Posted on June 2, 2011 · Posted in TBI Voices
This entry is part 14 of 20 in the series Jeremiah

Seeming Normal After TBI: Jeremiah Part Fifteen

Most people without first hand experience with survivors of brain injury expect them to appear profoundly impaired.  Thus, when such people are around TBI survivors who appear seeming normal after TBI, they often think there has been a complete recovery.  There is some benefit to not appearing disabled and seeming normal after TBI, but there are some problems with it as well.  I asked Jeremiah to talk to me about seeming normal after TBI:

Oh yes there is the plus of, is just what I just said, people say, you know, and my doctor stresses this.  Here is a person, we’ll give him a contract because he looks okay and we’ll tell him you don’t have nothing wrong with you, so here’s a contract, you meet these goals and we’ll, we’ll give you these benefits or .

But on the downside of seeming normal after TBI:

General instances are for a disabled person in general.  Somebody doesn’t open the door for you.  You’re expected to walk out to the car and get something out of it because you forgot it out there and, you know, I mean anybody can tell you, so you can’t really hold against people because they don’t know.  And even if they know, like see, my wife will tell me to do many things that push me, and even still very difficult things she’ll have me, want me to do.

What’s a very difficult thing about seeming normal after TBI ?

Well like, well last night, for instance, can you get this bag of mine that I just got at the, at the store, out of the car for me, because I’d like to have it to look at, whatever.  You don’t need it necessarily, but can you go get it?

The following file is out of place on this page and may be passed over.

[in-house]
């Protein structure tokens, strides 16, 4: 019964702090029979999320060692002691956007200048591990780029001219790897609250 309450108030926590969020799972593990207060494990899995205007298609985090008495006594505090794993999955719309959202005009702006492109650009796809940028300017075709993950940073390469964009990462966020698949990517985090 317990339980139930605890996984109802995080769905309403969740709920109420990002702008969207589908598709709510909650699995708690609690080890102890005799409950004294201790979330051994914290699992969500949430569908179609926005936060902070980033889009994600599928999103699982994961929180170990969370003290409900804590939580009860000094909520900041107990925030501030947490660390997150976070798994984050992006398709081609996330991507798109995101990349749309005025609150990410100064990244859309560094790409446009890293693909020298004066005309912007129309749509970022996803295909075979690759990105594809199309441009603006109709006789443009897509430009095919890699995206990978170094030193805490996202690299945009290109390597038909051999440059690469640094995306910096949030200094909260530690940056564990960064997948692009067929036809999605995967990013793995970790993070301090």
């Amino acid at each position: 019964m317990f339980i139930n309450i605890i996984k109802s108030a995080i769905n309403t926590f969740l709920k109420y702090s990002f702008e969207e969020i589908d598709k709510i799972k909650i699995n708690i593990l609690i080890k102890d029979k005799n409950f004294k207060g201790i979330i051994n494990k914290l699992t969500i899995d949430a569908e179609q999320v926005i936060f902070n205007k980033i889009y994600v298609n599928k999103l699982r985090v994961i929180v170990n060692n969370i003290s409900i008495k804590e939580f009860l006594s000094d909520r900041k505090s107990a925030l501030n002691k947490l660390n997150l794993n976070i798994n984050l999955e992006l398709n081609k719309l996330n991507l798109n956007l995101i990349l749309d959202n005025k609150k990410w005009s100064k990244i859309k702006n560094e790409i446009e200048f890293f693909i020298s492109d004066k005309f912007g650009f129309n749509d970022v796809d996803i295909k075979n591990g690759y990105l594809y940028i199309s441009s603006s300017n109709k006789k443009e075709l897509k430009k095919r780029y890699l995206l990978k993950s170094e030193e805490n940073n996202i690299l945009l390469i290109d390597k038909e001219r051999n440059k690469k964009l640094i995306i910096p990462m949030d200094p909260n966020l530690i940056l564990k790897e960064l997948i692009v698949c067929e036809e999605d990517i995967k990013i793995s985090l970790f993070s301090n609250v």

I had the most difficult day already, because we’re doing remodeling, having our house remodeled, so I have to go to the store and gets parts for these people and I have to do physical activity myself which is very difficult, because when I need to do anything it is not natural anymore and takes, but so it tires me out, so I’m very tired and then she asks me to go get this out of the car for her, and I’m like, you know, well don’t roll your eyes.

But I roll my eyes anyway, and so then I go out and get it.  I get out there and she’s got the darn car locked up.  So then I had to come all the way back in the house again and, and go back out to the car again and get the stuff.  So like that’s, that’s very minimal thing, so I’m not sure if I should even have brought that up.

It is a good example though, the, the frustration of having gone through all that effort and then having the car locked.

Yeah but see, that’s my own frustration, and it’s my own frustration because I do have difficulty walking and, and such.   But like I say, for one you love so much you do.

Next in Part Sixteen – the Neural Exercise of Music

By Attorney Gordon Johnson

About the Author

Attorney Gordon S. Johnson, Jr.
Past Chair Traumatic Brain Injury Litigation Group, American Association of Justice :: 800-992-9447